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January Update: Essential News

Fed rate zero
The US Federal Reserve cut interest rates in December to a target rate between
zero and 0.25%, the lowest rate since records began in 1954. Its Federal Open
Market Committee says weak economic conditions “are likely to warrant
exceptionally low levels of the Federal funds rate for some time.”

BoE rate 2%
The Bank of England cut interest rates in late November by one percentage point
from 3% to 2% – the lowest level since 1951. Minutes from the MPC meeting showed
it had considered a more dramatic cut initially.

IMF 09 forecast
This year will be a very difficult year for the global economy and economic
recovery won’t be a possibility before 2010 at the earliest, according to the
International Monetary Fund. Making his comments in December, IMF managing
director Dominique Strauss-Kahn said “bailout fatigue” was slowing down
discussion about the future shape of government oversight of financial markets.

BAA grounded
The Competition Commission says it requires BAA to sell its Gatwick, Stansted
and Edinburgh airports to break its monopoly of UK air travel in southeast
England and lowland Scotland. BAA responded by upholding its view that the
Commission has not provided “compelling evidence” that selling Stansted and
Gatwick will increase competition.

Last post
Royal Mail must part-privatise to survive, a government report has found, and
Dutch rival TNT is thought to be interested in forming a “strategic minority
partnership” with the company. Royal Mail was found to be less efficient than
rival western European companies and has lost £500m in profit from technological
reform of its sector.

Pot of gold
The Irish government agreed to recapitalise its banking system to the tune of
E10bn. The Irish Department of Finance says the state may use money from the
National Pension Reserve Fund to inject into institutions affected by the
credit crisis, and affected parties must submit proposals for recapitalisation
in January.

Pound/Euro parity
Sterling is approaching parity with the euro as fears that the UK economy will
suffer a harder, more prolonged recession than other European countries works
its way into sentiment on the currency. This prompted reopening of the debate on
whether the UK should join the euro, though the government said it was not
considering this. On 15 December, after commission and handling fees, the BBC
reported customers at some UK airports got just E197.13 for £200.

Bailout no truck
Ford CEO Alan Mulally blames the pace of debate over the proposed $14bn
automotive industry bailout for slowing down a US recovery from downturn. “The
debate in Washington has slowed down thawing the credit crunch,” Mulally told
reporters. The first bailout plan was rejected by the House of Representatives
on a lack of strong business plans from the major auto companies.

FTSE-100 shuffle
In its annual review, the FTSE-100 index admitted Home Retail Group, business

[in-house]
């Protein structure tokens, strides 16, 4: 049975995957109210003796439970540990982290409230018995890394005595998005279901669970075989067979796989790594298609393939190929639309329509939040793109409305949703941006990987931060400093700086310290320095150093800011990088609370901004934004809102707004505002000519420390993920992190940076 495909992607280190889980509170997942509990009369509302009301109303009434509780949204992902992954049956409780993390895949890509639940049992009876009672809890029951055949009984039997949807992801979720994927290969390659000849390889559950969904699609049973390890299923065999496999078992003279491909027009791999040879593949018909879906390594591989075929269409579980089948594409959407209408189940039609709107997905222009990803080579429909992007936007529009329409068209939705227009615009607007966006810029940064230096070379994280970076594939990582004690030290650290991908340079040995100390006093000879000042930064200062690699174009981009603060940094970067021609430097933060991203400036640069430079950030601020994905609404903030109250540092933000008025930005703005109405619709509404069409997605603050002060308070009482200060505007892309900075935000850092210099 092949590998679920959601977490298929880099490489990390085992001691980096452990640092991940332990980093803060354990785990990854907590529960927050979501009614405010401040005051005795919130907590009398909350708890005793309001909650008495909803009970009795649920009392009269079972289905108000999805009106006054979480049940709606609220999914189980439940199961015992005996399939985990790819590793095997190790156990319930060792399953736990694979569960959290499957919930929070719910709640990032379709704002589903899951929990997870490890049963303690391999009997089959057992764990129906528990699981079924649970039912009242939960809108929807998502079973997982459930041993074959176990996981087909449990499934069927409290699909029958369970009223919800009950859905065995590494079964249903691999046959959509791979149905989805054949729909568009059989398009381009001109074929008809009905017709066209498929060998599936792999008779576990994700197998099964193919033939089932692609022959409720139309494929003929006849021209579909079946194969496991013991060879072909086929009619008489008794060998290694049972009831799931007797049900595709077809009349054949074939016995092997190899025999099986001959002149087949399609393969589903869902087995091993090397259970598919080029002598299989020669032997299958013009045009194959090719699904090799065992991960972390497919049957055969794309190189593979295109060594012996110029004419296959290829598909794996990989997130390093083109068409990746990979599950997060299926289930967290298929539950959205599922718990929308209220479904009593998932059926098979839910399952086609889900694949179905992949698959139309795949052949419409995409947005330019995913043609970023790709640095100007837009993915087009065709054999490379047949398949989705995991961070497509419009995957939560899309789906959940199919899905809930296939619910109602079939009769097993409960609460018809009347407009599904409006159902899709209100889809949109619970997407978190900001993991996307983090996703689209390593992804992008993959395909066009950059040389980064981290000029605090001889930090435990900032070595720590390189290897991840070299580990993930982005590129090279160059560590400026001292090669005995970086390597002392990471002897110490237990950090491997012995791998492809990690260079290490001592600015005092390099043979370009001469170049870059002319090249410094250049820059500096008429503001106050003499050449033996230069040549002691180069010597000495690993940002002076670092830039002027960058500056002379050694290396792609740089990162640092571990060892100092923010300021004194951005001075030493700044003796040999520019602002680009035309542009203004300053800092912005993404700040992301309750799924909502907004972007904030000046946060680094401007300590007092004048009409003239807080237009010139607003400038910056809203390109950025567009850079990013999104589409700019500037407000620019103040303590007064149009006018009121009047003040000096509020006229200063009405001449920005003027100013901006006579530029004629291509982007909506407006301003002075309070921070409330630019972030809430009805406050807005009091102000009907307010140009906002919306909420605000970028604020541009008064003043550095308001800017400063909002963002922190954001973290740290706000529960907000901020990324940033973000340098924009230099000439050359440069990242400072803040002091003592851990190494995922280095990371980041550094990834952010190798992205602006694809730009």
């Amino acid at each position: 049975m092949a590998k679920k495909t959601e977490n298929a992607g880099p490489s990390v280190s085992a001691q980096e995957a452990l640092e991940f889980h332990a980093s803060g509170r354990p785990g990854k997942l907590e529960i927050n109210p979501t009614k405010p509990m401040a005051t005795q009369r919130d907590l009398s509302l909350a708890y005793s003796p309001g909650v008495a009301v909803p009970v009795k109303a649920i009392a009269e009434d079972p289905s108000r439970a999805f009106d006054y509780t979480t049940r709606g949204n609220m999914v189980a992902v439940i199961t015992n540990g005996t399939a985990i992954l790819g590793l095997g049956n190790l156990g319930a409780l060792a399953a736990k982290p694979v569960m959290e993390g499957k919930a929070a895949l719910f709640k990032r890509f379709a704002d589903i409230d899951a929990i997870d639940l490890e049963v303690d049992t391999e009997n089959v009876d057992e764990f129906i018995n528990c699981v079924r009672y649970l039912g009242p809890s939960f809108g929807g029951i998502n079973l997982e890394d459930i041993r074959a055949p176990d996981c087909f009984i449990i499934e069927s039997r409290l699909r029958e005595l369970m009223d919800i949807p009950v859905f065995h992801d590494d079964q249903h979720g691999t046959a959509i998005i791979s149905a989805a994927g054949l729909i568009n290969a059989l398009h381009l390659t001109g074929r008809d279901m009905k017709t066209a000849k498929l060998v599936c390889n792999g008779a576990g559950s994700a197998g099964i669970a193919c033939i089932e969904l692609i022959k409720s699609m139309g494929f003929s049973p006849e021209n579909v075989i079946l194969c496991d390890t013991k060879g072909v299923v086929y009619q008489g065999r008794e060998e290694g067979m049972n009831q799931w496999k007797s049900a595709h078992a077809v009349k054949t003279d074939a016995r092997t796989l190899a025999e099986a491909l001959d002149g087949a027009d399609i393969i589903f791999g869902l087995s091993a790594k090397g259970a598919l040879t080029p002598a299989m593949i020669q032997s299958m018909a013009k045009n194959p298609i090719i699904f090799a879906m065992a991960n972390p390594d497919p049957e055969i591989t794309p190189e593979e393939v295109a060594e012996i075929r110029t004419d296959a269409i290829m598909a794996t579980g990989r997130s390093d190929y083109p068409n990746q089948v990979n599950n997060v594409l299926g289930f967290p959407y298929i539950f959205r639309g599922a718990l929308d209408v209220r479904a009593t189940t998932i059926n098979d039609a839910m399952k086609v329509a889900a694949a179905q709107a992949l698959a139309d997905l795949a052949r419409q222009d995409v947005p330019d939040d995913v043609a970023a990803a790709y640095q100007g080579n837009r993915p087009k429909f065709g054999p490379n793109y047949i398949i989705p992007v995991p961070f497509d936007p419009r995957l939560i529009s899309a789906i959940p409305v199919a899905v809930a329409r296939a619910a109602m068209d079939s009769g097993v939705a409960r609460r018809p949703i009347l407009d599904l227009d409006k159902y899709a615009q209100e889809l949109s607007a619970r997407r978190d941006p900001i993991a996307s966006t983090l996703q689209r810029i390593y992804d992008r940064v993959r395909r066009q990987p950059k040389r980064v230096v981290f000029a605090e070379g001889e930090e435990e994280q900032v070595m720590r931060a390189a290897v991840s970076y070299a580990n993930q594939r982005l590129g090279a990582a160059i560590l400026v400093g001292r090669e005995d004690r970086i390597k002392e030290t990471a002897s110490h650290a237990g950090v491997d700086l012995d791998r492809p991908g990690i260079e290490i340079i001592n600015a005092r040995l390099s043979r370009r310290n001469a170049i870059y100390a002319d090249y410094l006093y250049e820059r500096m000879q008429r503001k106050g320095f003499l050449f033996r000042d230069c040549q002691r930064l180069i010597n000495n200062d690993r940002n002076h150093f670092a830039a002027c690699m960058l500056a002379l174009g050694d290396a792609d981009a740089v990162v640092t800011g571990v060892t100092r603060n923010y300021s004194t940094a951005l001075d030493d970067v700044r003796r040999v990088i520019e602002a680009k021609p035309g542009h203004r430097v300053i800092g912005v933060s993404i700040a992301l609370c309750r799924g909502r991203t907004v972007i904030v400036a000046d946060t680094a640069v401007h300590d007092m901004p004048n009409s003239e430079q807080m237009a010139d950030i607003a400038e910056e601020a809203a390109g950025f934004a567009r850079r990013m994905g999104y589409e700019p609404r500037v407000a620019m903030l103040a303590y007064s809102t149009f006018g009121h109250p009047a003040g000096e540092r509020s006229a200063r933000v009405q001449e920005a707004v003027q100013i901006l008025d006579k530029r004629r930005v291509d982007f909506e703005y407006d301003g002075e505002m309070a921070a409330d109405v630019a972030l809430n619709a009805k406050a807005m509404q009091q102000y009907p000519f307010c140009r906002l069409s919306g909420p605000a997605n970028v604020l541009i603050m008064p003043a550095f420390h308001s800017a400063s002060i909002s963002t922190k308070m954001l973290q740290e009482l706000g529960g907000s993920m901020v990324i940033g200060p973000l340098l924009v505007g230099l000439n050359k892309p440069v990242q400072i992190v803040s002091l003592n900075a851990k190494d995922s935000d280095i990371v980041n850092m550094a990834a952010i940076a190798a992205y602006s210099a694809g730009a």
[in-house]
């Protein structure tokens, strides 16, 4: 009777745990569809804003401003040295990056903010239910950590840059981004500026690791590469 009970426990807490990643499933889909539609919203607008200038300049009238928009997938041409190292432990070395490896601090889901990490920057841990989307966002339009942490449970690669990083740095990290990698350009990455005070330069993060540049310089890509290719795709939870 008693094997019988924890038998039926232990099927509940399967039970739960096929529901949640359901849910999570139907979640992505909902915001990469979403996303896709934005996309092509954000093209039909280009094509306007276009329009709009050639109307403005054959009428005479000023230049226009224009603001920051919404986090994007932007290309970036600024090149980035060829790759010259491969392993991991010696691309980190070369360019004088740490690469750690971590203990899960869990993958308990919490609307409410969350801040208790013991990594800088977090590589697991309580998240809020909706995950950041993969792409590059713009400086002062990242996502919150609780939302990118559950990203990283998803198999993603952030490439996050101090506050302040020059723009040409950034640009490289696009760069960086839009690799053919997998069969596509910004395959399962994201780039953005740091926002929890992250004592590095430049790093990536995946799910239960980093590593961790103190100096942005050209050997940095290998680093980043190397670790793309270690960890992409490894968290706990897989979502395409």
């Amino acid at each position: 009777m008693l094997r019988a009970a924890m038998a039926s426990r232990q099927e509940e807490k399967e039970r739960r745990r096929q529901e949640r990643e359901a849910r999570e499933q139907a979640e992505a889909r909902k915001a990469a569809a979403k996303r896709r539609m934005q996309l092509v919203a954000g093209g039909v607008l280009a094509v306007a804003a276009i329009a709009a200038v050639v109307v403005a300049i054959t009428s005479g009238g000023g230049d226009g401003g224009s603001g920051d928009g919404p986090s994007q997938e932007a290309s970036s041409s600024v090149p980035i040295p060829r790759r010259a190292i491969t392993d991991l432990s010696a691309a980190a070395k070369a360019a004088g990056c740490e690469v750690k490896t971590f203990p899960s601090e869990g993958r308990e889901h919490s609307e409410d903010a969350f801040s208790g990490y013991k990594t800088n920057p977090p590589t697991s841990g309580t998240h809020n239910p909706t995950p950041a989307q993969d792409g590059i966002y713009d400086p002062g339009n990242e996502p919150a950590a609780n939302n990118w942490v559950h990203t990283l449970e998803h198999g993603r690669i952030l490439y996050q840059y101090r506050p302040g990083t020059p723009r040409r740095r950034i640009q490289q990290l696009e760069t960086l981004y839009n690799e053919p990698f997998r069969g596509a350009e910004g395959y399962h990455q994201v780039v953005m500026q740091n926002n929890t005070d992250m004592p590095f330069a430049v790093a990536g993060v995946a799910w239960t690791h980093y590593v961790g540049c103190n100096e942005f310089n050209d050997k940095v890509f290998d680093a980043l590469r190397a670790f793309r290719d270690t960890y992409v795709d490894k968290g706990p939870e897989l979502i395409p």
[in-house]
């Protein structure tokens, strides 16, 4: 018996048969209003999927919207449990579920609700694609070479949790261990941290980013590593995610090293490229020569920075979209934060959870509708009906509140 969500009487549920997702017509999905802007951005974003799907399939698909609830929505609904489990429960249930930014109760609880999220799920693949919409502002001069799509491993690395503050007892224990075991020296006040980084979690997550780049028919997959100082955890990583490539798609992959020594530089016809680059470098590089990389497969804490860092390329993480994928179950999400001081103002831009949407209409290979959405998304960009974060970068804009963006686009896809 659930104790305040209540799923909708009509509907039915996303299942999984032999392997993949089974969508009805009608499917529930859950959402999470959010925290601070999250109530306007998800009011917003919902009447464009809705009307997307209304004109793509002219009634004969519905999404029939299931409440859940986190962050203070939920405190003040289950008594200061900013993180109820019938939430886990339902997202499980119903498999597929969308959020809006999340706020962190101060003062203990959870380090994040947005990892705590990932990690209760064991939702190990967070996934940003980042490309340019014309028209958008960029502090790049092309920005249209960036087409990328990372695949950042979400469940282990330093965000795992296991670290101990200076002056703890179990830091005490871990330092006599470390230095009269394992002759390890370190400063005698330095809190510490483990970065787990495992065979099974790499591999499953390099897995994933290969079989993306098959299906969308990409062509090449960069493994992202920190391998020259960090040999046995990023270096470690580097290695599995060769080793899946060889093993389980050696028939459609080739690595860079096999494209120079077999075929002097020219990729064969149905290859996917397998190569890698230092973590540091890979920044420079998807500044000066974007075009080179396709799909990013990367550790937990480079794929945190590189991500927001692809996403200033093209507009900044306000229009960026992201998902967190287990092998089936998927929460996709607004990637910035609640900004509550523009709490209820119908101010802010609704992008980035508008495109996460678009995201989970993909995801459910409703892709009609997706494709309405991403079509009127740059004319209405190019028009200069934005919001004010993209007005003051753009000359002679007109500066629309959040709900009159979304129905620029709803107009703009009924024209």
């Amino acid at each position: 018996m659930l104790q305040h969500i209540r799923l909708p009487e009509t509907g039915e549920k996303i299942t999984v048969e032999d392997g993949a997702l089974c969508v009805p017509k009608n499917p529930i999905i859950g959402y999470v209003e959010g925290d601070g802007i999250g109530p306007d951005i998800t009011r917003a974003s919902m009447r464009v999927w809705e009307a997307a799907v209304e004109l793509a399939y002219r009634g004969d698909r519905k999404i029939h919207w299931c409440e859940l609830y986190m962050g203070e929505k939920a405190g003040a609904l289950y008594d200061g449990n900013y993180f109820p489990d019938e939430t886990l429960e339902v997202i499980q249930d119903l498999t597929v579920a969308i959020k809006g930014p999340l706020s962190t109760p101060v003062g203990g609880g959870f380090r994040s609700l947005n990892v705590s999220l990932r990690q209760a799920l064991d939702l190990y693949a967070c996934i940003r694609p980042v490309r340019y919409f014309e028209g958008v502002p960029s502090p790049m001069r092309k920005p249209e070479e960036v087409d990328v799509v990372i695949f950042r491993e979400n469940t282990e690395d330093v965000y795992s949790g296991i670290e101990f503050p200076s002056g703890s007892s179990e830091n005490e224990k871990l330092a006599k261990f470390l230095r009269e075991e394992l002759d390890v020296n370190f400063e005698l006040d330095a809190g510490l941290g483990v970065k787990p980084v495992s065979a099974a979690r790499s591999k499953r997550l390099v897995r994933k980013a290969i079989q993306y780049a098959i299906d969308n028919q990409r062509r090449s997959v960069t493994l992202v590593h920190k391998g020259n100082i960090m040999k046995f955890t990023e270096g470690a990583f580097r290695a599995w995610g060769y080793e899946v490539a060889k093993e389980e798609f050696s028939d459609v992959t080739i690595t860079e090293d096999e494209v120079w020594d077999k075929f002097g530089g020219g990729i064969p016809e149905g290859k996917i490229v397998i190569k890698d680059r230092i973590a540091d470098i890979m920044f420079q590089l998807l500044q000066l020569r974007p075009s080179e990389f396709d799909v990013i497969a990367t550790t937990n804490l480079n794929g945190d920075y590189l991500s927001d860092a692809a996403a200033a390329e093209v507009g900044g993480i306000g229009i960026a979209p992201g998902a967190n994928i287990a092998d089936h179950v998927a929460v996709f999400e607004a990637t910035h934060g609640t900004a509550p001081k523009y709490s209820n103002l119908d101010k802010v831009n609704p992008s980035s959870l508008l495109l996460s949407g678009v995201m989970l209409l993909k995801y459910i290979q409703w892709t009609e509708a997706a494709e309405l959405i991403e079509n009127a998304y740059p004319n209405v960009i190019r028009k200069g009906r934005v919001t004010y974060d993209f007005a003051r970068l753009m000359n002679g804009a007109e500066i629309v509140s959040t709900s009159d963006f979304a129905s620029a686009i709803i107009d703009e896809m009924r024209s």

services company Serco Group, gold miner Randgold Resources, Tate & Lyle and
insurer Amlin. For news on Tate & Lyle’s new FD, read our People page.
Stagecoach Group, Lonmin, Wood Group (John), Fresnillo and Petrofac were removed
from the index.

Boris London plan
Mayor of London Boris Johnson has recommended forming a lobbying board to
maintain London’s profile as a leading international financial centre amid
recession and as companies dump the UK for more favourable tax domiciles. The
Financial Services Board will comprise representatives from the City of London
Corporation and from around government, acting as “a politically independent and
strong voice for London’s financial services”.

Goldman cracks
Goldman Sachs reported its first loss since going public in 1999. The bank saw a
$2.12bn loss for the three months to end of November 2008, compared with net
income of $3.2bn at the same time in 2007. The diluted value of its common stock
dropped to $4.97 for the period from $7.01 the same time in 2007.

TECHNICAL UPDATE
– Auditing
For the first time, the Audit Inspection Unit published in-depth performance
reports on a sample of audits conducted by seven leading firms – the Big Four
plus BDO, PKF and Grant Thornton. The AIU, part of the
Financial
Reporting Council’s
Professional Oversight Board, said, “The
quality of auditing in the United Kingdom remains fundamentally sound with no
systemic weaknesses. However, they identify some important issues in certain
areas in relation to which further improvements need to be made by the audit
firms.” It highlighted shortcomings such as possible conflicts of interest
involving tax partners and internal auditors, the amount of evidence obtained or
kept on file, and the rotation of engagement partners.

– Anti-corruption law
German electronics group Siemens has paid E1bn to settle corruption cases
brought by the US and German authorities. It paid $450m to the US Department of
Justice in a plea bargain over a criminal action and $350m to the SEC to settle
a civil action under the Foreign Corrupt Practices Act. Separately, it paid
E395m to the Munich Public Prosecutor’s Office. The $800m penalty dwarfs the
previous $44m record fine for such violations paid by Baker Hughes, says law
firm
Lovells.

Gartner ­ correction
In last month’s IT Strategy column, a sentence written by Robert Jaques was
misinterpreted in our editing process and changed to read that Gartner’s credit
rating had been downgraded. This is incorrect. It was, in fact, Gartner’s
forecasts for IT spending that had been downgraded. We apologise for the error.

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